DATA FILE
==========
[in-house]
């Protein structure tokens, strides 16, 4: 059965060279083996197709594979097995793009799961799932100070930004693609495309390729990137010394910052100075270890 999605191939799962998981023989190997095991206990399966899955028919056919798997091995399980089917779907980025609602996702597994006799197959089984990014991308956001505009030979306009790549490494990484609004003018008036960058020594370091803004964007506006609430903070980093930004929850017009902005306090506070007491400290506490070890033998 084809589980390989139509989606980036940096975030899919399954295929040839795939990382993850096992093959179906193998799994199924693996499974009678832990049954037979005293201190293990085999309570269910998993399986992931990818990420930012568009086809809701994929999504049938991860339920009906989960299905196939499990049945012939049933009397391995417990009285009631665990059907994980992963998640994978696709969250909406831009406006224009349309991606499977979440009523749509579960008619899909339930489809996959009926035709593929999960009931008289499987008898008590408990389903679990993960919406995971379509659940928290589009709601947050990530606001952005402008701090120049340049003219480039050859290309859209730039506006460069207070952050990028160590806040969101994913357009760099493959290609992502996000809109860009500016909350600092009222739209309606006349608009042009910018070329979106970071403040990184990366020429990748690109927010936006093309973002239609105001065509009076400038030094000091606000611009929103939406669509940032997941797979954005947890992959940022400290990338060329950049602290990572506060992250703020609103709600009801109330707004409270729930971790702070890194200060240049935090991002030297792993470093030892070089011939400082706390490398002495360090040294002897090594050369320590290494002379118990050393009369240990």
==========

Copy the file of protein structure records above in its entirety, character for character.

[in-house]
């Protein structure tokens, strides 16, 4: 059965060279083996197709594979097995793009799961799932100070930004693609495309390729990137010394910052100075270890 999605191939799962998981023989190997095991206990399966899955028919056919798997091995399980089917779907980025609602996702597994006799197959089984990014991308956001505009030979306009790549490494990484609004003018008036960058020594370091803004964007506006609430903070980093930004929850017009902005306090506070007491400290506490070890033998 084809589980390989139509989606980036940096975030899919399954295929040839795939990382993850096992093959179906193998799994199924693996499974009678832990049954037979005293201190293990085999309570269910998993399986992931990818990420930012568009086809809701994929999504049938991860339920009906989960299905196939499990049945012939049933009397391995417990009285009631665990059907994980992963998640994978696709969250909406831009406006224009349309991606499977979440009523749509579960008619899909339930489809996959009926035709593929999960009931008289499987008898008590408990389903679990993960919406995971379509659940928290589009709601947050990530606001952005402008701090120049340049003219480039050859290309859209730039506006460069207070952050990028160590806040969101994913357009760099493959290609992502996000809109860009500016909350600092009222739209309606006349608009042009910018070329979106970071403040990184990366020429990748690109927010936006093309973002239609105001065509009076400038030094000091606000611009929103939406669509940032997941797979954005947890992959940022400290990338060329950049602290990572506060992250703020609103709600009801109330707004409270729930971790702070890194200060240049935090991002030297792993470093030892070089011939400082706390490398002495360090040294002897090594050369320590290494002379118990050393009369240990």